Carl Kerenyi: Dionysos- Archetypal Image of Indestructable Life:
First and foremost as evidence for Kerenyi's theory there are stories told about making honey from bulls.
Virgil, Georgics 4. 281 - 558 (trans. Fairclough) (Roman bucolic C1st B.C.) : "But if anyone's whole stock [of bees] has failed him, and he knows not how to restore the race in a new line, then it is also time to reveal the famed device of the Arcadian master [Aristaeus], and the mode whereby often, in the past, the putrid blood of slain bullocks has engendered bees.
Next comes Cassianus Bassus who lived sometime during C7 AD. His method for making bees is as follows:

A 30 month old bullock should be clubbed to death- so no blood flows.

After all the orifices of its body have been sealed, the cow is placed within a cuboid building aligned to the cardinal points- North, South, East and West- that has a window or door on each of its four walls.

Leave the cow in there for forty days and forty nights..

And voila!
Bougonia- life from bovines- the cow should now be a sack and the bees should be clustered like grapes around the room.

Cassianus Bassus seems to be quoting Virgil:
I will unfold the whole story, tracing it back from its first source. For where the favoured people of Macedonian Canopus [Egypt] dwell by the still waters of the flooded Nile . . . First is chosen a place, small and straitened for this very purpose. This they confine with a narrow roof of tiles and close walls, and towards the four winds add four windows with slanting light. Then a bullock is sought, one just arching his horns on a brow of two summer's growth. Struggle as he will, both his nostrils are stopped up, and the breath of his mouth; then he is beaten to death, and his flesh is pounded to a pulp through the unbroken hide. As thus he lies, they leave him in his prison, and strew beneath his sides broken boughs, thyme, and fresh cassia. This is done when the zephyrs begin to stir the waves, before ever the meadows blush with their fresh hues, before the chattering swallow hangs her nest from the rafters. Meantime the moisture, warming in the softened bones, ferments, and creatures of wondrous wise to view, footless at first, soon with buzzing wings as well, swarm together, and more and more essay the light air, until, like a shower pouring from summer clouds, they burst forth . . .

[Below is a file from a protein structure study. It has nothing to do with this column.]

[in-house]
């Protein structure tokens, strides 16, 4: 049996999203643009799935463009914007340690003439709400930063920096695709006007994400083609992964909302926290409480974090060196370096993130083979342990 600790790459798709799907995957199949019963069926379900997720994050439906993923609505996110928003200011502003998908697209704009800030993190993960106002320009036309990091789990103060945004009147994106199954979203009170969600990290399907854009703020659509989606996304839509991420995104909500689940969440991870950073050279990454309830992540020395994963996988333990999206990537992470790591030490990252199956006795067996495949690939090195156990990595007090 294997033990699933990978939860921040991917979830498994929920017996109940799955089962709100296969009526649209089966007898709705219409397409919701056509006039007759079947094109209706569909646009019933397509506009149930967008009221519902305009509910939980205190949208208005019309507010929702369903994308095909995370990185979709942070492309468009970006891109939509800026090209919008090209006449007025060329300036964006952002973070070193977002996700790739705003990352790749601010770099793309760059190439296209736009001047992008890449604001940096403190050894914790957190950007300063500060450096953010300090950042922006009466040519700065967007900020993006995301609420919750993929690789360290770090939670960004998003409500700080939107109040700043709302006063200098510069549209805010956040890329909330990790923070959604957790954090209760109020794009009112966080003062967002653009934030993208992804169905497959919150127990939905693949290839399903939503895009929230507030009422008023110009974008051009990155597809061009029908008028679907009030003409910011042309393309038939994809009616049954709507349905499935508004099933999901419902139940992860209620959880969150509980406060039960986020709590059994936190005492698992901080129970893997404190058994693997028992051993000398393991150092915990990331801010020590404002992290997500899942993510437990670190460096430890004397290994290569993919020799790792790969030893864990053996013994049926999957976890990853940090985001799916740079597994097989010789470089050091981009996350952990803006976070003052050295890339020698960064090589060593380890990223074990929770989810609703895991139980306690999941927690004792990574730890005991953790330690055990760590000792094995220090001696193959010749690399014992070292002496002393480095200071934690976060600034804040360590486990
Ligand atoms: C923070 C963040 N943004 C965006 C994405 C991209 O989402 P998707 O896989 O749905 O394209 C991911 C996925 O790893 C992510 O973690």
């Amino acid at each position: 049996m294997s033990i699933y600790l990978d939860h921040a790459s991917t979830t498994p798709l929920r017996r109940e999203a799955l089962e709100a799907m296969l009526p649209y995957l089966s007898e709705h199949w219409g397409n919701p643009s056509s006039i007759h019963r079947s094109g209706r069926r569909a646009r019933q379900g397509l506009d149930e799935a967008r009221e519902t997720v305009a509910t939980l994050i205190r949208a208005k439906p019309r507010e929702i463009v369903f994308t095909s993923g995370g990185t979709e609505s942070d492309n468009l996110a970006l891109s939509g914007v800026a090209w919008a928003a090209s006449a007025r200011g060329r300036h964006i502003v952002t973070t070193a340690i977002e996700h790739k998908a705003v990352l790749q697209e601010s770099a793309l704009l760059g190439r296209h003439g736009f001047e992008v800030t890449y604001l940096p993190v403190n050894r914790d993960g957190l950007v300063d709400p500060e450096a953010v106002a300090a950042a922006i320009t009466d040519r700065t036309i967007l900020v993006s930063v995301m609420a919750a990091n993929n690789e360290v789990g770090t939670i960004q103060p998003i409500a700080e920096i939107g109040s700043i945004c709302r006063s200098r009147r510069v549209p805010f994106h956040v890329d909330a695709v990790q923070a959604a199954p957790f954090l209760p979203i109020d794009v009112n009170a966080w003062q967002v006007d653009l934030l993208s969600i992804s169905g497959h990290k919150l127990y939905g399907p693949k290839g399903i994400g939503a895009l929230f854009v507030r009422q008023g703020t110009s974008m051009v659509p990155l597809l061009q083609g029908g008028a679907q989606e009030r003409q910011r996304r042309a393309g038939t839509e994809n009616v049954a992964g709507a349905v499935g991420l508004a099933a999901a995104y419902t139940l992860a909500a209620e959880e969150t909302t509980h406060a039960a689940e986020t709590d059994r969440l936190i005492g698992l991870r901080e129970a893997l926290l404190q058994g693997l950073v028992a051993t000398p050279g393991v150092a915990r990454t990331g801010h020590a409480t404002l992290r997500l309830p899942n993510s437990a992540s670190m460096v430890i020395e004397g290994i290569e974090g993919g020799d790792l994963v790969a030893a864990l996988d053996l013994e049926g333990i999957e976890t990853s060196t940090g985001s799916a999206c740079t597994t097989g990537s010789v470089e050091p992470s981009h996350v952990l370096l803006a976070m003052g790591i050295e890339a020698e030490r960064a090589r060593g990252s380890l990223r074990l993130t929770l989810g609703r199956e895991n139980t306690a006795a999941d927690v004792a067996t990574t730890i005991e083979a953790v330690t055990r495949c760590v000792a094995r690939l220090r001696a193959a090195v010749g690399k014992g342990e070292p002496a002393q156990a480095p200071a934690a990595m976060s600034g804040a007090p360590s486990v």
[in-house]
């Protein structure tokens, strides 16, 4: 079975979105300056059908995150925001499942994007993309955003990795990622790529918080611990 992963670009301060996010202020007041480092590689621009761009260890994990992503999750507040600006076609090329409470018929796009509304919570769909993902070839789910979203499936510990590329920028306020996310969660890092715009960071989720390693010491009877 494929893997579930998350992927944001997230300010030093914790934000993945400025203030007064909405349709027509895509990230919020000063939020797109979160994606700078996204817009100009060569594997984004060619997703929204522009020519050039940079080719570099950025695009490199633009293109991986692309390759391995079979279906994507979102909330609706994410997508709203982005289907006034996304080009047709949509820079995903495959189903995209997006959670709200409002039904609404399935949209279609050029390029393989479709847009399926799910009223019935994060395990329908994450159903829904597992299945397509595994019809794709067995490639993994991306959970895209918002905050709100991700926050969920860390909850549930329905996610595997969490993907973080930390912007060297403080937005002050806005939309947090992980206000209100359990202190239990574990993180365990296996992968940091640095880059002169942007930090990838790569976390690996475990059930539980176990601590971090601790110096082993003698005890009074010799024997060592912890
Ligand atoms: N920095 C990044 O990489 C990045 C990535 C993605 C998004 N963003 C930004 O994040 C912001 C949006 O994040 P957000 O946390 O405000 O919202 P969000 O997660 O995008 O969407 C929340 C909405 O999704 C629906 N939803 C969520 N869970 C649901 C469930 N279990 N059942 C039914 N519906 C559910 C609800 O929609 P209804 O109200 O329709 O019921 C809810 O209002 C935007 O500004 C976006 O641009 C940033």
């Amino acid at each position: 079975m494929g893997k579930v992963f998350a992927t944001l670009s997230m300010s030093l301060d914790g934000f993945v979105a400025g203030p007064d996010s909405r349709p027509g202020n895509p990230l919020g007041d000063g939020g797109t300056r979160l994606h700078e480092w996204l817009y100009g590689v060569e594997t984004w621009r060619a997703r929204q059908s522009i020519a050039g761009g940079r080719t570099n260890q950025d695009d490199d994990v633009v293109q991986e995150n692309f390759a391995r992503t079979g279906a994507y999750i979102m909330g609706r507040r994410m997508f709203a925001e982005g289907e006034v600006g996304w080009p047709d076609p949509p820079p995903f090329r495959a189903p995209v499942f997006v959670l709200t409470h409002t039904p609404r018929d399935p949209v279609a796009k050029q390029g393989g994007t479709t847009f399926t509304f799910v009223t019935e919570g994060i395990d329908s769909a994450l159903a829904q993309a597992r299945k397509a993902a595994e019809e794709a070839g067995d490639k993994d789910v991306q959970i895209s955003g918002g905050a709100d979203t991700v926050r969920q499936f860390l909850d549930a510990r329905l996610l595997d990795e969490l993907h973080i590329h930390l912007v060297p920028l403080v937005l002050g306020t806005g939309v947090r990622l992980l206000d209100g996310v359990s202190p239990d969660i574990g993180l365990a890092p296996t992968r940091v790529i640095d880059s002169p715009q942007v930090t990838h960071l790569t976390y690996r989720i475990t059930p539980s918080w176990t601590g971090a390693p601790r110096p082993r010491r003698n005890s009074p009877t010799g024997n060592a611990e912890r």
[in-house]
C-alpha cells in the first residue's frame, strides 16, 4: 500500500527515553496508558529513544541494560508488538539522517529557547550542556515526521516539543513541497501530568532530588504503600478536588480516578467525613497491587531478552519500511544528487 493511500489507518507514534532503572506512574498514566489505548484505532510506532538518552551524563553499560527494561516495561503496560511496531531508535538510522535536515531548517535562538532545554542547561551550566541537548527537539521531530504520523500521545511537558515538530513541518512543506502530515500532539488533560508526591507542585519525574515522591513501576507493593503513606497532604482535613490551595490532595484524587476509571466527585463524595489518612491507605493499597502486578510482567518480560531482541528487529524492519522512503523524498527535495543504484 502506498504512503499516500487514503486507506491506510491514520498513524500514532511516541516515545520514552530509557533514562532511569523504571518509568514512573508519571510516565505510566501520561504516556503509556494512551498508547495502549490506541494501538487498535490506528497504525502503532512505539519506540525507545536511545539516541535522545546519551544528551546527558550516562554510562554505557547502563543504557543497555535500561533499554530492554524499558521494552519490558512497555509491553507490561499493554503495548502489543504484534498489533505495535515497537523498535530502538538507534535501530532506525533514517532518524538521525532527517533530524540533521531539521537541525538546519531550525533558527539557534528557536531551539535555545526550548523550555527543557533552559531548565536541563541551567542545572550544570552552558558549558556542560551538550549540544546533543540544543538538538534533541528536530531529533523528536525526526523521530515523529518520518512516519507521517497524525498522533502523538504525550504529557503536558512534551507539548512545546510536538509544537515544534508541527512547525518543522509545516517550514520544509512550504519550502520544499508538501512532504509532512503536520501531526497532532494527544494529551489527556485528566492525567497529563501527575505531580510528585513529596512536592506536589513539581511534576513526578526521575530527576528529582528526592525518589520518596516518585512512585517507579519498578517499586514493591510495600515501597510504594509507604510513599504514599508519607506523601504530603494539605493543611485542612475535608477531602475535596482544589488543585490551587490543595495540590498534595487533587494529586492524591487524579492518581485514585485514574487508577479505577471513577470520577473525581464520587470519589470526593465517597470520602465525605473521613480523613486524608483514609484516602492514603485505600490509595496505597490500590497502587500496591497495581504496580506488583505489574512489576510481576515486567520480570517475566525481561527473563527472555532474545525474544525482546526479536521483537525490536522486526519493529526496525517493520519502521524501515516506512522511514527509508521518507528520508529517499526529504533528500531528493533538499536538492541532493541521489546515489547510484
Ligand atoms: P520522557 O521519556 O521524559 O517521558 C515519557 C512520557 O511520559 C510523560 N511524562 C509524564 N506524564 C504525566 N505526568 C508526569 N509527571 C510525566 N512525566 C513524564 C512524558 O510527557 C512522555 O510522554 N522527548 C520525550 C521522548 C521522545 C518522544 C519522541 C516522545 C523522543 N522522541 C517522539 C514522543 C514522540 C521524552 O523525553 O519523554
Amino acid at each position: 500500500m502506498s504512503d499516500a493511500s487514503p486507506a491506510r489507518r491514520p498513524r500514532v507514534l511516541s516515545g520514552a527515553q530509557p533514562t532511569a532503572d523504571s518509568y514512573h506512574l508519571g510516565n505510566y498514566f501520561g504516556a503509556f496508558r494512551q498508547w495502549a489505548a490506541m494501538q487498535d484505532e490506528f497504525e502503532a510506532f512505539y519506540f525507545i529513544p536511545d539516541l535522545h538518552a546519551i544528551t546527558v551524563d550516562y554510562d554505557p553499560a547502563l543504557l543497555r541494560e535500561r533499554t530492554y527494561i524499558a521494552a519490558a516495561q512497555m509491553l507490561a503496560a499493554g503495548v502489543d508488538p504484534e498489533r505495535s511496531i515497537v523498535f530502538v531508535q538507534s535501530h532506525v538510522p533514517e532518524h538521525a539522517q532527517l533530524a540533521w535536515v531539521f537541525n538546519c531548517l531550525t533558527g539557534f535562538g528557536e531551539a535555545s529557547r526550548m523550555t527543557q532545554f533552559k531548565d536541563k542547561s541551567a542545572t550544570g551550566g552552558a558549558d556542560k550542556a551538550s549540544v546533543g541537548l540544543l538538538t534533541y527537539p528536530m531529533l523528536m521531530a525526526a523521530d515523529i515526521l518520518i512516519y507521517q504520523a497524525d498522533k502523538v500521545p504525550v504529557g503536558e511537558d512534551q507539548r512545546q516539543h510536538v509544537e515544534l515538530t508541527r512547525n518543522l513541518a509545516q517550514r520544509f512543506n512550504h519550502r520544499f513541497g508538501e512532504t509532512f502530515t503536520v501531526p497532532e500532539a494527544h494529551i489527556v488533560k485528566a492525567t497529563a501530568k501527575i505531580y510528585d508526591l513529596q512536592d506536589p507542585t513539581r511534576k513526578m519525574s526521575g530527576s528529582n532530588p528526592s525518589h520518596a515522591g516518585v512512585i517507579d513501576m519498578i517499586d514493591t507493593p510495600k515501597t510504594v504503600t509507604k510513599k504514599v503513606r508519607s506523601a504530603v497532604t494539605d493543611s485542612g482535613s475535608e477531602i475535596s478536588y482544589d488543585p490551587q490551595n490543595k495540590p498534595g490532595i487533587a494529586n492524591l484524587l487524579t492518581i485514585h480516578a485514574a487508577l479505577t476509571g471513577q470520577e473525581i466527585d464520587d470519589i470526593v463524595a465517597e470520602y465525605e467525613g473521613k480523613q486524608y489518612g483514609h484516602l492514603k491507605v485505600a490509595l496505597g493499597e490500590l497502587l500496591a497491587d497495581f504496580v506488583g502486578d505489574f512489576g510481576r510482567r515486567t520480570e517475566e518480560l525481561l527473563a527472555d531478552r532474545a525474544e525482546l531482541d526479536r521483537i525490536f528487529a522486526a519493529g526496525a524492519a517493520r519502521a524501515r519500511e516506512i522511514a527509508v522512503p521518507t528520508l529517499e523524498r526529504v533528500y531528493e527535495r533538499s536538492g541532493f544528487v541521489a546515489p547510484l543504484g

Which puts one in mind of the Apis bull, which ends its days mummified, and then the Latin name for the honey-bee is Apis Mellifera..all those Apis B-bulls lying quietly in their underground chambers silently recycling souls...

The battering of bulls for honey, it is said, should be done as the Dog star rises heralding midsummer;  for the transformation requires both the dangerous heat of the baleful star, and for Zeus to release the Etesian winds.

I can't help but wonder, has anyone tried this?

From honey and sunshine, we get mead:
Pliney: Boil a quantity of water down by one third, so two thirds remain. Add one third of honey. Let it stand in the sun for forty days at the time of the rising of Sirius.
So, the Cretans get the calendar and the mystic mead teachings from the Egyptians and this knowledge produces Dionysus Zagreus.

The knowledge spreads to Greece and creates Bacchus.